Hugo reading 2017: Every Heart a Doorway, by Seanan McGuire

After all those short stories and comics, I wanted something a bit longer. But I’m not quite ready to commit to the novels yet, so it’s novella time!

First cab off the rank was Every Heart a Doorway, by Seanan McGuire. I’ve actually read this already, but it was a pleasure to re-read it. The basic premise of this story is that sometimes, the children who go to Narnia, or Oz, or Fairyland, or Wonderland, or the Land of the Dead, don’t want to come home. But they do anyway, and then what can they do? Well, fortunately for them, Eleanor West, who spent most of her childhood visiting a Nonsense world, has set up a school for these children, which is good, because whether they are High Nonsense / Virtuous, or High Logic / Wicked they tend to be a little bit odd.

Nancy has recently returned from the Land of the Dead, where she spent several years learning stillness before she was sent home to our world, in order to be sure that she wanted to stay. She is certain that the door will open again for her. Sadly, her parents think that she was kidnapped for six months and just want their bright, vibrant daughter back. They also want her to be normal and go on dates, which is a problem for Nancy, because she is asexual.

At the Home for Wayward Children, Nancy meets other children who are like her, but not like her. There is the hyperactive Sami, who spent time in a High Nonsense, candy-themed world; Allison, who ran on rainbows; the beautiful Kane, whose fairyland kicked him out when they realised that the little girl they had kidnapped was ‘actually a little boy who just happened to look like a little girl’ (I do like this way of describing a transgender character); the twins, Jack and Jill, who came from a rather dark world ruled by vampires, where Jack was apprenticed to the local mad scientist, and Jill was the chosen adopted daughter of the local vampire lord; and Christopher, my personal favourite, who went to a world of ‘happy, dancing skeletons’, and can still make skeletons dance with his bone flute.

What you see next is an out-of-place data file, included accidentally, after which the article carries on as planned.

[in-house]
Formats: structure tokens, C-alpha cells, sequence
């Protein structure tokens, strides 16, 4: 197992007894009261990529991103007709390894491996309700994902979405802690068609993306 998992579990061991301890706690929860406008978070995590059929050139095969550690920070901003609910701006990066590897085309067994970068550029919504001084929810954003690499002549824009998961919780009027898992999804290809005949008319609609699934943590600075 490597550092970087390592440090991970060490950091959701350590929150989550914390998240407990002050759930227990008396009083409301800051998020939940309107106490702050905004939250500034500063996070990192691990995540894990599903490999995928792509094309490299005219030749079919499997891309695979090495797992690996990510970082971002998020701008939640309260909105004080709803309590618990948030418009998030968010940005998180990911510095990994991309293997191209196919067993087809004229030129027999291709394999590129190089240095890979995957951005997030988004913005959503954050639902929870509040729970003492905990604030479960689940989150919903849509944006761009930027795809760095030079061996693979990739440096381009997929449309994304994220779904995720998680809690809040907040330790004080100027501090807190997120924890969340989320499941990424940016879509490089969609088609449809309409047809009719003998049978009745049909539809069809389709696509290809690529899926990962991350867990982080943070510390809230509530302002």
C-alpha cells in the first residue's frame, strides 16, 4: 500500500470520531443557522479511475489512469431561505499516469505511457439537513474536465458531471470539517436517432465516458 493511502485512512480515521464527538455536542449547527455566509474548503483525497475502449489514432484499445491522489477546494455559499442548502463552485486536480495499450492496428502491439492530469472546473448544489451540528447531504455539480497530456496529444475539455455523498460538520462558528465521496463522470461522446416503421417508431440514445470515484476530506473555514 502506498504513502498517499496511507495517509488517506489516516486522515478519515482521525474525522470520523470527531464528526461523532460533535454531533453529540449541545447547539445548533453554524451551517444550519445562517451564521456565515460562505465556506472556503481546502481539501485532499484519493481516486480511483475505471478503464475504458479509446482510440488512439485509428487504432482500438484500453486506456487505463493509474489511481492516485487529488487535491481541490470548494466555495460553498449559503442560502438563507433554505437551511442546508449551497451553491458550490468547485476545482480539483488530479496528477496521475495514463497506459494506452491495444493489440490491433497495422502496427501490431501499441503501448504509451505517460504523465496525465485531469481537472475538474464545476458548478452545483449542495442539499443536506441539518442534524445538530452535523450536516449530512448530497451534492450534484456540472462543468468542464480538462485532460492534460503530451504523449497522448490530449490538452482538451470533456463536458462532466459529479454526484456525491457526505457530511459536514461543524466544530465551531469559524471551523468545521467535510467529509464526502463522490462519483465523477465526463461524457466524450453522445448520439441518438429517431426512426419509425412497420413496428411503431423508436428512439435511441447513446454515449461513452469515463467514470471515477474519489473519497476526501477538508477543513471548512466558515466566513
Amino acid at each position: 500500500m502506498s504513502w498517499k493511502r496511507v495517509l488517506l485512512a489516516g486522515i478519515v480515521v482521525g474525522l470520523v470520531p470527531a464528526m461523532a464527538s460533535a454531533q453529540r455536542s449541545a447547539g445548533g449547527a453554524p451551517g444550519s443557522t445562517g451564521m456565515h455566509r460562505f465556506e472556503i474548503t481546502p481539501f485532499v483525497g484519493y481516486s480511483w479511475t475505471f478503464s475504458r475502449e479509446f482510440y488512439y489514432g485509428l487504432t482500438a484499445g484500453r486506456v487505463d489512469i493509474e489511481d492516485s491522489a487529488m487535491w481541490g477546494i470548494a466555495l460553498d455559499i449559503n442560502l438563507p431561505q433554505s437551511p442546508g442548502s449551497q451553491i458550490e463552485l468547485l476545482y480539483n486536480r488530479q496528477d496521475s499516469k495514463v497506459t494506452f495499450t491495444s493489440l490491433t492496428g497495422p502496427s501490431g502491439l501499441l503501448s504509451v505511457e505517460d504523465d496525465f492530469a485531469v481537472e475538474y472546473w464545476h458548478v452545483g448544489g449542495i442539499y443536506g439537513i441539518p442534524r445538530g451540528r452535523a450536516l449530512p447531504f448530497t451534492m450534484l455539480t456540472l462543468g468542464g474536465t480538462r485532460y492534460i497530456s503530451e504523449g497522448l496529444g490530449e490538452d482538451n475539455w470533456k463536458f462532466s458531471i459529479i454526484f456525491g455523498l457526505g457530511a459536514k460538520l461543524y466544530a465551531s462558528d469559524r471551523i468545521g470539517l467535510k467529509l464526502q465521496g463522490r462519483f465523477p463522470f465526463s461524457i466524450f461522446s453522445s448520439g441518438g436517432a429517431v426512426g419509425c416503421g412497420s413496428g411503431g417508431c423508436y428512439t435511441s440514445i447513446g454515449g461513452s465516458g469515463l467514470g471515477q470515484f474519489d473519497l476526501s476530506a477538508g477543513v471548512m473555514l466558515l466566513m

Alas, someone is murdering the children at the school, and Nancy’s status as the new girl with an affinity for Death (and a tendency to be drawn to the other children from the darker worlds) makes her a suspect.

This story is great fun. It’s quite dark and scary in places, but there is a lovely sense of humour to it, and I do like the way Seanan writes characters whose sexualities are not the standard cis/het variety. I liked all of the characters, and of course the premise is awesome. The mystery was a bit light on – it was clear to me fairly early on who the murderer was – but in fact that didn’t matter, because the suspense came from a) the characters working it out b) wondering just what they would do when they did, since the personal moralities of these characters was pretty variable, and c) wondering whether any of the children would find their way ‘home’ to their other worlds. Which was, I think, something that mattered to the children even more than the murders did.

The bizarre bit is that I could have sworn that the answer to c) was different the first time I read this novella.

But I’ve just checked my hard copy of this book, and unless Seanan McGuire has channelled some sort of alternate universe magic – which is certainly possible – it was the same. Very odd. Anyway, I like this a lot, and it’s going to be high on my ballot!

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